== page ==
Give everyone an opportunity to learn something new; it’s a win-win as the business will benefit too. Add variety, set them a challenge and trust your team to make decisions to do what’s best.

6. Promote teamwork

Upskill and cross train your team to cover other’s responsibilities so everyone is confident the job still gets covered even when they’re sick, on holiday or have an extra heavy workload. This also promotes a greater appreciation at each other’s roles as well as making it easier to create a culture where everyone takes responsibility when necessary rather than passing the buck.

It doesn’t have to be all about work. It’s difficult to please everyone but if you can find something that appeals to everyone’s tastes, personal commitments and budget, social activities is a great way to bring the team together. Even if this is simply some after hours team activities in the workplace that taps into the interest, talents or expertise of your team.

7. Guide and support

Give your team the support, resources and guidance needed to do a good job. This starts with providing clear direction on your expectations and providing everyone with the resources they need (including sufficient time and manpower).

Observe your team in action and give supportive feedback, encouragement and coaching, so you build their confidence and their productivity.

Every business has its times when things go wrong, so equip your team to deal with the unexpected and empower them to handle these situations with confidence.

8. Two-way trust

Lead by example and be a role model so there are no mixed messages. Ensure or your management team used the same criteria for awarding and recognising the team’s contribution, so people don’t get confused of feel deflated when something worthy of recognition gets ignored.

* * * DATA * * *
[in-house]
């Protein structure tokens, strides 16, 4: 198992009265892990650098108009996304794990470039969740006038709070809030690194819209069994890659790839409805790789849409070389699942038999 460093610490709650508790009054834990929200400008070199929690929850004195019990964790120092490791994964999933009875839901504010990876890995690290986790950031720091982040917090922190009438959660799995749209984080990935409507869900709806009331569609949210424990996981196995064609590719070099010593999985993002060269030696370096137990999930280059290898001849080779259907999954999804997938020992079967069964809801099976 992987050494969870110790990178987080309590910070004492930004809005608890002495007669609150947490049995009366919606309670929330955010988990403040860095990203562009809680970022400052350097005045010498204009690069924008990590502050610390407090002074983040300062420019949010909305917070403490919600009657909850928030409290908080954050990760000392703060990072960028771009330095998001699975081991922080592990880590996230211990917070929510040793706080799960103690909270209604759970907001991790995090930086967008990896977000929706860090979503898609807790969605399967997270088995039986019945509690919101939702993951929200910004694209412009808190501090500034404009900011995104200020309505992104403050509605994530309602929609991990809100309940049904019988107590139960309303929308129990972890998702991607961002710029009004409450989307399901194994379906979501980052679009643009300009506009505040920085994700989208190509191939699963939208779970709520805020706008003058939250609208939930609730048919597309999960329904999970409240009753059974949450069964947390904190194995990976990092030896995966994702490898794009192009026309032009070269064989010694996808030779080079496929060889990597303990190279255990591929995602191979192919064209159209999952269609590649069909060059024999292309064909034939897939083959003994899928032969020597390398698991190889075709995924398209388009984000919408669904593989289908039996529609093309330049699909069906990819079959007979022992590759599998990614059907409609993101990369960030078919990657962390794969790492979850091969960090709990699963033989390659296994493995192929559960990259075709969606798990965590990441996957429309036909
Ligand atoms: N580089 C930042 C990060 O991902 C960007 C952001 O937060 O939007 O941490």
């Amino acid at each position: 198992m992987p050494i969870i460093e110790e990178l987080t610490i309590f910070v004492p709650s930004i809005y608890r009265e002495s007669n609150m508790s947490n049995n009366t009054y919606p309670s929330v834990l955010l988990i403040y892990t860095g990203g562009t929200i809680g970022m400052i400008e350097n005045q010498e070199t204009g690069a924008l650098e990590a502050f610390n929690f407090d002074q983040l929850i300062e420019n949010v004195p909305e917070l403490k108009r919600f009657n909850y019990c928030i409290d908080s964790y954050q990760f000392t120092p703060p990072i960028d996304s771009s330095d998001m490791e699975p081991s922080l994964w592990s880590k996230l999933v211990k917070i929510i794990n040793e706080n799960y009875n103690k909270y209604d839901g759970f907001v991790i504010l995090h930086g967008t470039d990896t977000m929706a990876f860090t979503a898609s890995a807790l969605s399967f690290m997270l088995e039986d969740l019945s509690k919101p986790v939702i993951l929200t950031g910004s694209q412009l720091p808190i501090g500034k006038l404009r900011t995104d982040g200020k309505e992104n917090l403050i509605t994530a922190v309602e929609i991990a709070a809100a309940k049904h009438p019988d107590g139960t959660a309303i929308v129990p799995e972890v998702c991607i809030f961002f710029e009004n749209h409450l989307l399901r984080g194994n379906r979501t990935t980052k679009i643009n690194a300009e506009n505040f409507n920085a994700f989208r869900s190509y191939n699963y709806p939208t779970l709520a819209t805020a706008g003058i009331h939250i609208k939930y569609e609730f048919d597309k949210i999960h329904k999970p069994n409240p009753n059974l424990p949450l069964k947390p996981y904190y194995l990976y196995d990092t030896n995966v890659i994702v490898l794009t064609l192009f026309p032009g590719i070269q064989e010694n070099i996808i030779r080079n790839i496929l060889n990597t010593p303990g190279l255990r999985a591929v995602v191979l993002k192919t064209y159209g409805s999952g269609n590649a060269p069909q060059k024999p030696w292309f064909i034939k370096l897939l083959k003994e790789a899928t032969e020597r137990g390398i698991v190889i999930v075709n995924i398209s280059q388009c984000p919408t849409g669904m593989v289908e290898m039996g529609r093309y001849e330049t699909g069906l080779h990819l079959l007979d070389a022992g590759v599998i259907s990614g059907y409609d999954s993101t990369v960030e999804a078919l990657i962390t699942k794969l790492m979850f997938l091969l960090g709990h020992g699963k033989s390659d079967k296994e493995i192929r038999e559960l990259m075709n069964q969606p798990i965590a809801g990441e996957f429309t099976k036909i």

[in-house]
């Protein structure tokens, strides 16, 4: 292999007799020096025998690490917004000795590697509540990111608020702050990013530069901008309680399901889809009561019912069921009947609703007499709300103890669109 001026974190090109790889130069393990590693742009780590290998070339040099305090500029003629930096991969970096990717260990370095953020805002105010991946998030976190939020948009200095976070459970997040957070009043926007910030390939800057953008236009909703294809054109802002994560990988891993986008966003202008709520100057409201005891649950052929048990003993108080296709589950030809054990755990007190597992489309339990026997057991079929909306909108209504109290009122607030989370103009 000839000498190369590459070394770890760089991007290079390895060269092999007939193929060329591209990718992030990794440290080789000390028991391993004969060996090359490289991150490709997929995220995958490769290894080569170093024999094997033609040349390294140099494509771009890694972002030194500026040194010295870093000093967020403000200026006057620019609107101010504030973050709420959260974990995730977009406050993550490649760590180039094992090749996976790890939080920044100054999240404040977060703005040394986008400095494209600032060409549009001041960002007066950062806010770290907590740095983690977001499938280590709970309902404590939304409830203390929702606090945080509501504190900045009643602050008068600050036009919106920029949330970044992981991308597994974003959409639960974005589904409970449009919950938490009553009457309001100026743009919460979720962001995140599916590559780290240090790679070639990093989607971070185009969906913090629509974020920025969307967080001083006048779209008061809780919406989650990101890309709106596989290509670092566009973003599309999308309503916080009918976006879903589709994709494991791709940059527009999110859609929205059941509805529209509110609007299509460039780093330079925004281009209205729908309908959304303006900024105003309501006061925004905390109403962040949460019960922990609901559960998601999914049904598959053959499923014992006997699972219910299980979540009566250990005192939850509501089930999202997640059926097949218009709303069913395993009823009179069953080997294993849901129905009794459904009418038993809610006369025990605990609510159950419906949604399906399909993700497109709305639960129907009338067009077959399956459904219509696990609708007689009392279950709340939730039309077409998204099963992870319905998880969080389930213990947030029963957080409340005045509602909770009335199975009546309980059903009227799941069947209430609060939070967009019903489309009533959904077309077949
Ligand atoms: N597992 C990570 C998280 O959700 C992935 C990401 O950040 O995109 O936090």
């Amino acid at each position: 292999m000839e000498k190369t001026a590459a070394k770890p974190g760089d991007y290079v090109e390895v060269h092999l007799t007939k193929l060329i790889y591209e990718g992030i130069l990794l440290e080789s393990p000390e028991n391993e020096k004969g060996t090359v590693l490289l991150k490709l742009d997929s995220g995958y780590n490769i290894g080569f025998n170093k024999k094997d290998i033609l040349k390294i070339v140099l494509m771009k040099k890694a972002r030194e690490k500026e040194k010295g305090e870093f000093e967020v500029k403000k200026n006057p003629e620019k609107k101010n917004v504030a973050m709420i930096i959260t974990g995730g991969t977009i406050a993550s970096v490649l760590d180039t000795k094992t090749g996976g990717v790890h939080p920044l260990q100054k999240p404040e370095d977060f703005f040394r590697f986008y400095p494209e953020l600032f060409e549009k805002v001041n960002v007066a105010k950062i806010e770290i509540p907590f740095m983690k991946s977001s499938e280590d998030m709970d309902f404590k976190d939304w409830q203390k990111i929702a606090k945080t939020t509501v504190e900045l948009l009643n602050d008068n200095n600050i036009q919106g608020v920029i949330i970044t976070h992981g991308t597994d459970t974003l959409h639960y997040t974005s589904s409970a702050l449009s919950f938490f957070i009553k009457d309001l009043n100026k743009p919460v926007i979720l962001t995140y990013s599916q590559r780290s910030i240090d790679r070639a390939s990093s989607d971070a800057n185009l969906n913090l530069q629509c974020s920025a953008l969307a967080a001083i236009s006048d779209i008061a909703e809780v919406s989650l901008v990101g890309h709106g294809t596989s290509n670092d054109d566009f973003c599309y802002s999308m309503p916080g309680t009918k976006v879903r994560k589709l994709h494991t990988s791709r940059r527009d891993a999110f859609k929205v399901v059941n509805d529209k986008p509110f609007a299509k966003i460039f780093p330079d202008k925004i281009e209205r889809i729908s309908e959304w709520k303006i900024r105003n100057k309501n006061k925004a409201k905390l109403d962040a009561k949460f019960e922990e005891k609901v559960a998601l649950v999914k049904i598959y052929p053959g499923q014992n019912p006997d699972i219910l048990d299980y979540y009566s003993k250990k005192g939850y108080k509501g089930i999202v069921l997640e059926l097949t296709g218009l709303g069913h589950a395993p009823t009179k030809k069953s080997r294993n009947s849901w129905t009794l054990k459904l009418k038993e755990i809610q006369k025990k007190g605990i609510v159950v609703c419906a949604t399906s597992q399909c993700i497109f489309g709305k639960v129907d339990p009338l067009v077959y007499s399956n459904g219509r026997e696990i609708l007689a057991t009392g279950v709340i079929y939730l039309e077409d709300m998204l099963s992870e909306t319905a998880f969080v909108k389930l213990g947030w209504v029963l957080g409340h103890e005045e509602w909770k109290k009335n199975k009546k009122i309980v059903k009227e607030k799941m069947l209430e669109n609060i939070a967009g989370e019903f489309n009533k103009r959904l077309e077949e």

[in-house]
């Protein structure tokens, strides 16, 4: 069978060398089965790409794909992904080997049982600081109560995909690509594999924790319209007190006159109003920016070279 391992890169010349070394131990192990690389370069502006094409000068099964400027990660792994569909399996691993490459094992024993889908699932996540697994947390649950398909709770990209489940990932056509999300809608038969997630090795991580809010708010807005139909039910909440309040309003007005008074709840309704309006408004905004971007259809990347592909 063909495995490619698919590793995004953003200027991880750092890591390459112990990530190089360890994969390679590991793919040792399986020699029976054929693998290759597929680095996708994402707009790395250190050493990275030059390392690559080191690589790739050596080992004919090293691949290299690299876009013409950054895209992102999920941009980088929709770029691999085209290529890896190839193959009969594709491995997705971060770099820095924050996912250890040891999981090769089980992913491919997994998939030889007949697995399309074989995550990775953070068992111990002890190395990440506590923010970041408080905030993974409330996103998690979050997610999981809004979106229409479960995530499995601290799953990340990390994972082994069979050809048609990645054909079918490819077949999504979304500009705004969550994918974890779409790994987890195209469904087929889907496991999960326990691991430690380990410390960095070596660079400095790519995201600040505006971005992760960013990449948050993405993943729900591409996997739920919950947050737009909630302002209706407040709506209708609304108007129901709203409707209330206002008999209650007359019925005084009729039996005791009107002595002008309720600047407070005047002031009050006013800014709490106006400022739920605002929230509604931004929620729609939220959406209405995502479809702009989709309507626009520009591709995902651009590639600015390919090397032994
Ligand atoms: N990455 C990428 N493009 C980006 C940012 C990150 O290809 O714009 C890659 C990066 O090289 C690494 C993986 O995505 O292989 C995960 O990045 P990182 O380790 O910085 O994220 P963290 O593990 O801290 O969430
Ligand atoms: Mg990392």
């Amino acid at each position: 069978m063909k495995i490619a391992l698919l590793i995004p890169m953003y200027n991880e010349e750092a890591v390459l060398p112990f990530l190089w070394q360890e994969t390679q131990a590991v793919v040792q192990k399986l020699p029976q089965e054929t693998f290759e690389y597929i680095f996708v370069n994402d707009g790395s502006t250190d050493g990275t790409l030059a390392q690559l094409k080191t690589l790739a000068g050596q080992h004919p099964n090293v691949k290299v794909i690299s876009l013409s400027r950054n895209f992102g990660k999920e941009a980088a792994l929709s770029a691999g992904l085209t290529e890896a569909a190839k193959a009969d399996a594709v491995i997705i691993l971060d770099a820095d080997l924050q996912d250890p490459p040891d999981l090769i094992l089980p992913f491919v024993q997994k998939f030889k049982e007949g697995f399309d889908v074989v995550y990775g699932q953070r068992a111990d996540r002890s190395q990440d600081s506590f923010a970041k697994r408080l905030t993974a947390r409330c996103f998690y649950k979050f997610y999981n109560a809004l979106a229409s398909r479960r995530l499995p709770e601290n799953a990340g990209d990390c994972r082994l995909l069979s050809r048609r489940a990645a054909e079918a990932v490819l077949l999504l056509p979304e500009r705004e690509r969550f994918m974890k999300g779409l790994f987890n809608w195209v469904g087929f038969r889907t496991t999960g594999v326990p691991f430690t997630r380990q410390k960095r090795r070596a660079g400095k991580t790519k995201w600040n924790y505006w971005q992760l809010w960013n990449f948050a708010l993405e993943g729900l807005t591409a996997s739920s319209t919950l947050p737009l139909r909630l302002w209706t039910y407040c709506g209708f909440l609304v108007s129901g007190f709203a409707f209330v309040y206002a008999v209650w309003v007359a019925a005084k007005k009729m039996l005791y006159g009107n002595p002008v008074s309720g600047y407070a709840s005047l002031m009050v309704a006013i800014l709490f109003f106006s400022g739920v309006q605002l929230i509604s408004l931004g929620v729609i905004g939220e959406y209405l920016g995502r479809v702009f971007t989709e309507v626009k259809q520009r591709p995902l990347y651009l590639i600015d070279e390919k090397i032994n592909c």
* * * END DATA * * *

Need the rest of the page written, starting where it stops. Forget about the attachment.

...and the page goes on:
Play to people’s strengths and demonstrate your trust by delegating some control and ownership. This gives a sense of pride and a desire to get things right.

9. Recognise and reward success

Recognise those who go beyond the call of duty. Give public recognition when you receive positive feedback from a customer.

Share your good news to give everyone a boost and recognise those who have contributed. Make any rewards meaningful; not everyone is motivated by the same things to consider what’s important to the individual.

Have some fun. You might be dealing with serious subjects but people are more productive when they’re happy and relaxed. Laughter is the best medicine and a good hearty laugh release tension and it’s contagious!

10. A simple thank you

The most obvious and easiest thing you can do to show your team you care about them is to make a point of thanking them. Whether that’s a heartfelt thank you at the end of a busy shift or hectic day, when they’ve made an extra effort or used their initiative, or gone out of their way to help a colleague or a customer. Send a handwritten letter or a thank you card when they’ve gone the extra mile; a physical letter or card will have 10 times more impact than an email.